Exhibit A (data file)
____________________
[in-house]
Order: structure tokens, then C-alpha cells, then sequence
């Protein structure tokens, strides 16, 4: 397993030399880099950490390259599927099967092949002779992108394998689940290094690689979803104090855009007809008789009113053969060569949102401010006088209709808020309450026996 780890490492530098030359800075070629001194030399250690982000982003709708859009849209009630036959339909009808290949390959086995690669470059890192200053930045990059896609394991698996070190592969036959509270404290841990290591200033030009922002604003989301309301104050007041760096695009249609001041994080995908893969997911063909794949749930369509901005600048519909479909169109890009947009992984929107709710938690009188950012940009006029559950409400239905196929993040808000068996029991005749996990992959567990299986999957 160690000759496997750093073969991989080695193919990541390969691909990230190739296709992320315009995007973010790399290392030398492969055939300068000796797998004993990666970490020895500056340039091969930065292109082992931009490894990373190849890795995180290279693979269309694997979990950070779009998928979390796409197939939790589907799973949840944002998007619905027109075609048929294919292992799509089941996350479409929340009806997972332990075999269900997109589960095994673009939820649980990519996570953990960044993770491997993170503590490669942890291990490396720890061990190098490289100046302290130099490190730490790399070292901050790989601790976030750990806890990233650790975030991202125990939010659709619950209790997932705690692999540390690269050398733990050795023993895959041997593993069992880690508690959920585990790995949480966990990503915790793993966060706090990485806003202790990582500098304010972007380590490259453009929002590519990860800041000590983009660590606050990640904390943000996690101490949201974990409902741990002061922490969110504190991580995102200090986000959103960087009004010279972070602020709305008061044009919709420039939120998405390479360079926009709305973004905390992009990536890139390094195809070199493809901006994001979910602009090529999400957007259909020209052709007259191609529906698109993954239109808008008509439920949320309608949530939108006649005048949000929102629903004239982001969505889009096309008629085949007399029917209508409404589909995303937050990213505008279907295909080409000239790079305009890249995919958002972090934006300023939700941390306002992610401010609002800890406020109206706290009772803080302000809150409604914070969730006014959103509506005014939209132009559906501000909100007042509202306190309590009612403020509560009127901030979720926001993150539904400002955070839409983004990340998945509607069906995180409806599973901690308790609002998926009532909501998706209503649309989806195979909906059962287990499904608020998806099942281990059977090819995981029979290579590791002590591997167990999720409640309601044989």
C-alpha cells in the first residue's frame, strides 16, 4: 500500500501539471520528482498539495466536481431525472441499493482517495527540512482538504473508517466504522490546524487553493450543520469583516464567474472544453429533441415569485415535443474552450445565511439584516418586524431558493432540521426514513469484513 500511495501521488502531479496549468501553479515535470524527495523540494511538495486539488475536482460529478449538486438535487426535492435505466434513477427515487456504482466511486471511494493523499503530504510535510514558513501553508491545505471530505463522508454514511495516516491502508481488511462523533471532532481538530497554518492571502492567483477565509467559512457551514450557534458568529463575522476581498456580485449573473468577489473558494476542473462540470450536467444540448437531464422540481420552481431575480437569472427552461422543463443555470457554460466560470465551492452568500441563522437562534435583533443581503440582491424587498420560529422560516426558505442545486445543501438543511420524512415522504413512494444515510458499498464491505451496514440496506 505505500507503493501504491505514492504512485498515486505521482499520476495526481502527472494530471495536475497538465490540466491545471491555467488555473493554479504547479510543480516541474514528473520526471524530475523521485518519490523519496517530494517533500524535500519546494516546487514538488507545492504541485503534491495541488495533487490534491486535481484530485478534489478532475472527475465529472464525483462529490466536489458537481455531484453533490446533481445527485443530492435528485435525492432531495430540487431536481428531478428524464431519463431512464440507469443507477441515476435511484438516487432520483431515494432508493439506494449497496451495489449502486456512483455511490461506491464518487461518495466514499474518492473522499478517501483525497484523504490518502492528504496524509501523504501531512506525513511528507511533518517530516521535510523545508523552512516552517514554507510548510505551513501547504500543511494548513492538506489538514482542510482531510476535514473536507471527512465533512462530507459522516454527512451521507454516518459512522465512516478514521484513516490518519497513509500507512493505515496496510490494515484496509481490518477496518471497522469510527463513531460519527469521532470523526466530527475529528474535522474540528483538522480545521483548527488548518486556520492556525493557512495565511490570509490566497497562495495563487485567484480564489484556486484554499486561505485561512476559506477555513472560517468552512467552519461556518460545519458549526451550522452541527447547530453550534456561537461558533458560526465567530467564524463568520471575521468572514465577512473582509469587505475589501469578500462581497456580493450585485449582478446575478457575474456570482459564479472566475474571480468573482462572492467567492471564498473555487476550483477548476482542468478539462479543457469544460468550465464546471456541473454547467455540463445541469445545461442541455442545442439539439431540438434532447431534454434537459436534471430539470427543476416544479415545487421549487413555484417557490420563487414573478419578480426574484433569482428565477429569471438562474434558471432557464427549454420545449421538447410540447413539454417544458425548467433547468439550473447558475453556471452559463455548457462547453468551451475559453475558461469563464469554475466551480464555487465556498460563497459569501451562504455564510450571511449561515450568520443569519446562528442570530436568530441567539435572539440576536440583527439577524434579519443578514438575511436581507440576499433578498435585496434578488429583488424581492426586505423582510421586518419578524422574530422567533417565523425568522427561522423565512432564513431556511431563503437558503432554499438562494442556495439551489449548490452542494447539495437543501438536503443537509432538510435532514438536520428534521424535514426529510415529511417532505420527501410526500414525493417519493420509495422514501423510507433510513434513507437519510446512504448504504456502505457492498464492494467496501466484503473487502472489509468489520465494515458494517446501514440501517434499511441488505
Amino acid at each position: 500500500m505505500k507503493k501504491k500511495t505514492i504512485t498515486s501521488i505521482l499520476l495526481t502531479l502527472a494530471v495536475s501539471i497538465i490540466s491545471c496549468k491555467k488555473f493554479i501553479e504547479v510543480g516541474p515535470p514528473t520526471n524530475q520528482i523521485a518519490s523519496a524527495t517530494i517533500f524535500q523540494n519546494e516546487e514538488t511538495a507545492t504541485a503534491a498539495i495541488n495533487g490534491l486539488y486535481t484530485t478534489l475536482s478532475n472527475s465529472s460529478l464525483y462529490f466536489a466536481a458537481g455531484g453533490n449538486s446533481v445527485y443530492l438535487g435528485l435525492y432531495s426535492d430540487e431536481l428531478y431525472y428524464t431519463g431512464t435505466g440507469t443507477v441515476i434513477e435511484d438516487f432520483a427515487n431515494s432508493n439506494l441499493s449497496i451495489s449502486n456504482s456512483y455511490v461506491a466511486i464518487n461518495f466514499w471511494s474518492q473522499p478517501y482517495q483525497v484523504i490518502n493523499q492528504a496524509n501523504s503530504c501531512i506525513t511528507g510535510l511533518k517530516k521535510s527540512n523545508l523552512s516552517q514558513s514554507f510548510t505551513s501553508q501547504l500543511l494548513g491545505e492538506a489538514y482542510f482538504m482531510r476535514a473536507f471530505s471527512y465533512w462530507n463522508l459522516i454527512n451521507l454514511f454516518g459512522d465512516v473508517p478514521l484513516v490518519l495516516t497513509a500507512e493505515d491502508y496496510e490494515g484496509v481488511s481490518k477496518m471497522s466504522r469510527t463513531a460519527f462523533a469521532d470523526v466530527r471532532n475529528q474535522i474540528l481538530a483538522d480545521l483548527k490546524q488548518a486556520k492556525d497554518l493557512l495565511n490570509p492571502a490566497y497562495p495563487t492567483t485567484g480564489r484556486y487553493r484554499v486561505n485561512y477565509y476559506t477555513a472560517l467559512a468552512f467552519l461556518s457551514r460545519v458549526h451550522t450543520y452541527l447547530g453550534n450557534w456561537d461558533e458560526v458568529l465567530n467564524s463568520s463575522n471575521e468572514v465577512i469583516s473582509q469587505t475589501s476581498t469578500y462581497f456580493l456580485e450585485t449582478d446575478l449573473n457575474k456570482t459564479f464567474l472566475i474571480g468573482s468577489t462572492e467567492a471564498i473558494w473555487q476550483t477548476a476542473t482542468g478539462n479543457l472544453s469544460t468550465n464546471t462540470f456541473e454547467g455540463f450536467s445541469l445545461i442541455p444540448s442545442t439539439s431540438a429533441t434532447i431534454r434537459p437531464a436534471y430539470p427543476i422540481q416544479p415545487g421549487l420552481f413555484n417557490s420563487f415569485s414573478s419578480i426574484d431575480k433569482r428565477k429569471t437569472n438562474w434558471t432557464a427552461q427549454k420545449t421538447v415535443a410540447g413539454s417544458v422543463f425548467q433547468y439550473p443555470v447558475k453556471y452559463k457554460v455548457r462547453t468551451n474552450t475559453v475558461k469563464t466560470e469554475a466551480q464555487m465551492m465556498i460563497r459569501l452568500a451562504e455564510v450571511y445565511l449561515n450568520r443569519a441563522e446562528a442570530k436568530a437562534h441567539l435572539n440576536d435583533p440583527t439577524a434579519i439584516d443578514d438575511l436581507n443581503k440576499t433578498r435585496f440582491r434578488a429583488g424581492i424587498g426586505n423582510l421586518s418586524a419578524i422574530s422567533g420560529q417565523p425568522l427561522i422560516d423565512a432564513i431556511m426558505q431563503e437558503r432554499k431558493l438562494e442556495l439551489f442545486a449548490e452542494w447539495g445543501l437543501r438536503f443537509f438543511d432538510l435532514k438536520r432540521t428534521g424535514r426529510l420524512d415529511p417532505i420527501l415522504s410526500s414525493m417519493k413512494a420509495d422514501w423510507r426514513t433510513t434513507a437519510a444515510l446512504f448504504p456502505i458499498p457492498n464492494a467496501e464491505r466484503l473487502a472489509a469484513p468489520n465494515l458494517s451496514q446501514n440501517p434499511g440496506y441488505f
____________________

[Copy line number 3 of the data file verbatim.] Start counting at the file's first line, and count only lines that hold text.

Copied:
């Protein structure tokens, strides 16, 4: 397993030399880099950490390259599927099967092949002779992108394998689940290094690689979803104090855009007809008789009113053969060569949102401010006088209709808020309450026996 780890490492530098030359800075070629001194030399250690982000982003709708859009849209009630036959339909009808290949390959086995690669470059890192200053930045990059896609394991698996070190592969036959509270404290841990290591200033030009922002604003989301309301104050007041760096695009249609001041994080995908893969997911063909794949749930369509901005600048519909479909169109890009947009992984929107709710938690009188950012940009006029559950409400239905196929993040808000068996029991005749996990992959567990299986999957 160690000759496997750093073969991989080695193919990541390969691909990230190739296709992320315009995007973010790399290392030398492969055939300068000796797998004993990666970490020895500056340039091969930065292109082992931009490894990373190849890795995180290279693979269309694997979990950070779009998928979390796409197939939790589907799973949840944002998007619905027109075609048929294919292992799509089941996350479409929340009806997972332990075999269900997109589960095994673009939820649980990519996570953990960044993770491997993170503590490669942890291990490396720890061990190098490289100046302290130099490190730490790399070292901050790989601790976030750990806890990233650790975030991202125990939010659709619950209790997932705690692999540390690269050398733990050795023993895959041997593993069992880690508690959920585990790995949480966990990503915790793993966060706090990485806003202790990582500098304010972007380590490259453009929002590519990860800041000590983009660590606050990640904390943000996690101490949201974990409902741990002061922490969110504190991580995102200090986000959103960087009004010279972070602020709305008061044009919709420039939120998405390479360079926009709305973004905390992009990536890139390094195809070199493809901006994001979910602009090529999400957007259909020209052709007259191609529906698109993954239109808008008509439920949320309608949530939108006649005048949000929102629903004239982001969505889009096309008629085949007399029917209508409404589909995303937050990213505008279907295909080409000239790079305009890249995919958002972090934006300023939700941390306002992610401010609002800890406020109206706290009772803080302000809150409604914070969730006014959103509506005014939209132009559906501000909100007042509202306190309590009612403020509560009127901030979720926001993150539904400002955070839409983004990340998945509607069906995180409806599973901690308790609002998926009532909501998706209503649309989806195979909906059962287990499904608020998806099942281990059977090819995981029979290579590791002590591997167990999720409640309601044989």